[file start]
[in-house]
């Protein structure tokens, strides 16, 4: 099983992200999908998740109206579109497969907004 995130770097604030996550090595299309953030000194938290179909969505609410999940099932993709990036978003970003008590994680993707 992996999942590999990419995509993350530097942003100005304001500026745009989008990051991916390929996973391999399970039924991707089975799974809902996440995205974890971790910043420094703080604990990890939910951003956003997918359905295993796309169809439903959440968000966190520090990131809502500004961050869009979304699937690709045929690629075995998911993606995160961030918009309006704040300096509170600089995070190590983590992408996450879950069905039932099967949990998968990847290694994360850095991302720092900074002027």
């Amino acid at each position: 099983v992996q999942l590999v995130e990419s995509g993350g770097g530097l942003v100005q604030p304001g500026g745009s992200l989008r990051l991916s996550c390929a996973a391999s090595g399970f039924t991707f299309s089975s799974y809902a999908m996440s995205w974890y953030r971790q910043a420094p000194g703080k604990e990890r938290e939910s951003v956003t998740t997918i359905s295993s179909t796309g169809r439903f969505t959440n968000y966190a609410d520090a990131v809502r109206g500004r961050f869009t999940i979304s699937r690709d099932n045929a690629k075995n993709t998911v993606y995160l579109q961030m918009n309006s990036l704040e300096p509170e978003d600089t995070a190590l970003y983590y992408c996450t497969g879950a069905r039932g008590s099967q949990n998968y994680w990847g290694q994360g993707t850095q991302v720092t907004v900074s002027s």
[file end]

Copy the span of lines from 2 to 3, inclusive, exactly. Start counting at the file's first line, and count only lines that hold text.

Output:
């Protein structure tokens, strides 16, 4: 099983992200999908998740109206579109497969907004 995130770097604030996550090595299309953030000194938290179909969505609410999940099932993709990036978003970003008590994680993707 992996999942590999990419995509993350530097942003100005304001500026745009989008990051991916390929996973391999399970039924991707089975799974809902996440995205974890971790910043420094703080604990990890939910951003956003997918359905295993796309169809439903959440968000966190520090990131809502500004961050869009979304699937690709045929690629075995998911993606995160961030918009309006704040300096509170600089995070190590983590992408996450879950069905039932099967949990998968990847290694994360850095991302720092900074002027």
């Amino acid at each position: 099983v992996q999942l590999v995130e990419s995509g993350g770097g530097l942003v100005q604030p304001g500026g745009s992200l989008r990051l991916s996550c390929a996973a391999s090595g399970f039924t991707f299309s089975s799974y809902a999908m996440s995205w974890y953030r971790q910043a420094p000194g703080k604990e990890r938290e939910s951003v956003t998740t997918i359905s295993s179909t796309g169809r439903f969505t959440n968000y966190a609410d520090a990131v809502r109206g500004r961050f869009t999940i979304s699937r690709d099932n045929a690629k075995n993709t998911v993606y995160l579109q961030m918009n309006s990036l704040e300096p509170e978003d600089t995070a190590l970003y983590y992408c996450t497969g879950a069905r039932g008590s099967q949990n998968y994680w990847g290694q994360g993707t850095q991302v720092t907004v900074s002027s």